Peter Biello: Statements from the Archdiocese of Atlanta and the Diocese of Savannah say the church is fully committed to protecting children.



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Peter Biello: Georgia ranks in the highest tier for public health emergency preparedness. That's according to a new report from Trust for America's Health. GPB's Ellen Eldridge has more.

Ellen Eldridge: The annual report helps state officials make decisions about preparing for emergencies. Rhea Farberman is with trust for America's health. She says they considered 10 readiness factors like public health and emergency management accreditation.

Rhea Farberman: Is the state accredited for public health and for emergency management? Do residents have access to safe water — drinking water in the home? Do you have surge capacity — health care surge capacity and laboratory surge capacity — that can be increased during an emergency?

Ellen Eldridge: Georgia's 2% increase in funding is also heavily weighted in the report. For GPB News, I'm Ellen Eldridge.



Story 7

Peter Biello: The U.S. Army Corps of Engineers has restored some of the bends in Southeast. Georgia's Satilla River. Agency officials celebrated on Friday the closing of two cuts made in the river nearly a century ago to make it faster to ship timber. Project manager Jeff Schwindaman says though well-intentioned, the cuts interfered with the river's tides.

Jeff Schwindaman: That kind of action is super important for the fish and animals that live in that — in that area. It affects their migratory nature. It affects their spawning nature.

Peter Biello: Communities near the cuts have been calling for the restoration since the 1980s. The $3 million project was made possible in part by the bipartisan infrastructure law.




Story 8

Peter Biello: Atlanta's Orpheus Brewing Taproom and facility is closing next month. Brewmaster Jason Pellett says in order to move forward as a business, Orpheus will close the taproom near Piedmont Park on April 23 and search for a new, smaller space.  Pellett says Orpheus is partnering with a North Carolina company that can brew and distribute Orpheus beers. Pellett spoke in a video posted to social media.

Jason Pellett: So you will see a lot more beer of ours in the market soon. But as far as those who support us here, I really —I can't tell you how much that's meant to me.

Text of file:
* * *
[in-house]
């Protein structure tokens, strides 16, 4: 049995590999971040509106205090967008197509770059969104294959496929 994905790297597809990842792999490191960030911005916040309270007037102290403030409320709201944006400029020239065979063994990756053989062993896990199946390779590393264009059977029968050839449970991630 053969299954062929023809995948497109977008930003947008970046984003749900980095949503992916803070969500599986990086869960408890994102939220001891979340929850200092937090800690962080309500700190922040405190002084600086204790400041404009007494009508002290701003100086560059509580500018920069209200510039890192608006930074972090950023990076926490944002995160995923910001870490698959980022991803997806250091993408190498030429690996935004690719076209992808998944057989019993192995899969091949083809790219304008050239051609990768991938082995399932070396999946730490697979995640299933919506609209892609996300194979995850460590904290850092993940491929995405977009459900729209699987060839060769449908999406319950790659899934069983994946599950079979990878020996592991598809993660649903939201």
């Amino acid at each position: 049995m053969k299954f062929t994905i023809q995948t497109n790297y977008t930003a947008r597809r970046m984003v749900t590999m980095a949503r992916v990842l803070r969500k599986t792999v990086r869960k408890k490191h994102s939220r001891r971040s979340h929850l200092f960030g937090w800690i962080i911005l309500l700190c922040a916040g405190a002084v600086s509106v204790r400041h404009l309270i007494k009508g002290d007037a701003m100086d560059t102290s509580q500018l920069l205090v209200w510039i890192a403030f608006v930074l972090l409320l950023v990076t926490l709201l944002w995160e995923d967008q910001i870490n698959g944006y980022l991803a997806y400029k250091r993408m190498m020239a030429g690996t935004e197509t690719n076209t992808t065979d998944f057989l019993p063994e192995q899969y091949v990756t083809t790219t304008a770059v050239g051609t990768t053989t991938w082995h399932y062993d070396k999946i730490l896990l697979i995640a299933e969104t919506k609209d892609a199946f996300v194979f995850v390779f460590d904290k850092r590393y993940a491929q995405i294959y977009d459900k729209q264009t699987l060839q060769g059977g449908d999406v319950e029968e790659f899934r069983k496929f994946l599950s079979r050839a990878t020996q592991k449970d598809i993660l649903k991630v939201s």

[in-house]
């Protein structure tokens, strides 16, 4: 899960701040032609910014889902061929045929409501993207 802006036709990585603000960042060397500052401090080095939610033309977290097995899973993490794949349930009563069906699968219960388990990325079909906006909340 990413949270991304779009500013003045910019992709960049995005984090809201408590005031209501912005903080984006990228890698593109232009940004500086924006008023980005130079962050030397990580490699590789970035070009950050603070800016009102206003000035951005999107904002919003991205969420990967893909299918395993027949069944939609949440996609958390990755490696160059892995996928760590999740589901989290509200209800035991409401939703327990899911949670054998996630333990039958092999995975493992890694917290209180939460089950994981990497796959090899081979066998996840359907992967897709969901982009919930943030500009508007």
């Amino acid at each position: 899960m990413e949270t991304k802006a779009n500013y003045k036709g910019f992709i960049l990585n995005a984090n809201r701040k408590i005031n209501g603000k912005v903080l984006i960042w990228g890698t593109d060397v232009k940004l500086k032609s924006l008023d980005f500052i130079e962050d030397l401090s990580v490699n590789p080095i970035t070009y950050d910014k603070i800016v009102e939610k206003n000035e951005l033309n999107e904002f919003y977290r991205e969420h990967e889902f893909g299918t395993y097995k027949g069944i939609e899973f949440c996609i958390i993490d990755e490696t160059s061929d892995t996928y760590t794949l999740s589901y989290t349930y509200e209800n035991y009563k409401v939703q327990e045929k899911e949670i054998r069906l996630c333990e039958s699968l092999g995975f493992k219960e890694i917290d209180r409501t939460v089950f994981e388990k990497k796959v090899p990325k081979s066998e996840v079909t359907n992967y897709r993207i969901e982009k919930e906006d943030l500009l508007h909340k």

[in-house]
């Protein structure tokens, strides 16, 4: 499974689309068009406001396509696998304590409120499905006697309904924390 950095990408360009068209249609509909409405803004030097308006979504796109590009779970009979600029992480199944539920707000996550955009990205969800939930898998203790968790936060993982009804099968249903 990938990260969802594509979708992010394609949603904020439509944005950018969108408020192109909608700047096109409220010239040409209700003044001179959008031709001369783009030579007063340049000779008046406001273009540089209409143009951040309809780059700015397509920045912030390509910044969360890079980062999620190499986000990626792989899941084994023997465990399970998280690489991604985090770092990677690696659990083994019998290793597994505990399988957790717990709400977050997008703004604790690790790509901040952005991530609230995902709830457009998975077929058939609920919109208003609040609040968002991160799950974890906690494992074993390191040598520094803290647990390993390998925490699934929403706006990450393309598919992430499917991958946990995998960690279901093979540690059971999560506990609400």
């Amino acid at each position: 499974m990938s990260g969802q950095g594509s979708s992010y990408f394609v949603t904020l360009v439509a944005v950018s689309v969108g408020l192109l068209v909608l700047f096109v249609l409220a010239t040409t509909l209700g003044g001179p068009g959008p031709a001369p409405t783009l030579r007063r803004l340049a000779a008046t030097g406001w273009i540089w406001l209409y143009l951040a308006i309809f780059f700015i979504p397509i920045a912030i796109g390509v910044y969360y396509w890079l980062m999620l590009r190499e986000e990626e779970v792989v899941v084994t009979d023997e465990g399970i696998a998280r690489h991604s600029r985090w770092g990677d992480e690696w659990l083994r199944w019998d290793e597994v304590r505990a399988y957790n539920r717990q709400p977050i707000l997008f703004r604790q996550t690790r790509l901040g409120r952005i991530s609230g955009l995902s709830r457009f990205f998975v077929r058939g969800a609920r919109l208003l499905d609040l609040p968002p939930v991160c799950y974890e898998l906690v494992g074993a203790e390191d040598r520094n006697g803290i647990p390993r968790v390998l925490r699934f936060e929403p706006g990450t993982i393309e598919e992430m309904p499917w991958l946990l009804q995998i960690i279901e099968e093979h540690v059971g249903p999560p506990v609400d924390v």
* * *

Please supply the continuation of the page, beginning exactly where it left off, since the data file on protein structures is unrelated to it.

Peter Biello: Pellet did not respond to a request for comment. He said on social media he'll be moving to Amsterdam this summer to start a new brewery.



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Peter Biello: In sports. In the NBA, the Memphis Grizzlies beat the Atlanta Hawks 123 to 119 this weekend. Also this weekend in soccer, Atlanta United lost to Columbus, 6 to 1. The Atlanta Braves announced today that they'll be honoring the legendary Hank Aaron with a jersey inspired by the iconic 1974 jersey design. That's the year Aaron broke Babe Ruth's home run record by hitting his 715th. The classic Jersey is reimagined with the "A" emblazoned across the chest. The team says it is a visual representation of Atlanta as the home of the Braves, the team's rallying cry "For the 'A'," and a celebration of the culture that makes the city unique. This new Nike Citi Connect uniform will debut on Saturday, April 8, as the Braves face the San Diego Padres at home in Truist Park. It'll be the Braves' jersey every Saturday home game this season.


That's all we've got for today's edition of Georgia Today. But we do appreciate you tuning in. Thank you so much. Hope you had a great weekend and hope you were able to dry off today. We got a lot of rain over the weekend and some hail as well. I don't know if you got hail. I got hail the size of a pea. It was bouncing off the windows of my apartment, landing on my deck. And I will say some of the seedlings I had been germinating and put outside didn't make it. Some did, some didn't. But, you know, that's the way it goes. The strong will survive and make it to something edible later this summer. At least that's my hope. Remember, for all the latest Georgia news, you can subscribe to this podcast. And I'll also throw in some updates on my plants, if you are curious. How do you give us feedback? Well, the best way to do it is to send us an email. The address is GeorgiaToday@GPB.org. If you like this podcast, don't forget to leave a review; that'll help other folks find it. I'm Peter Biello. Thanks again for listening. We'll see you tomorrow.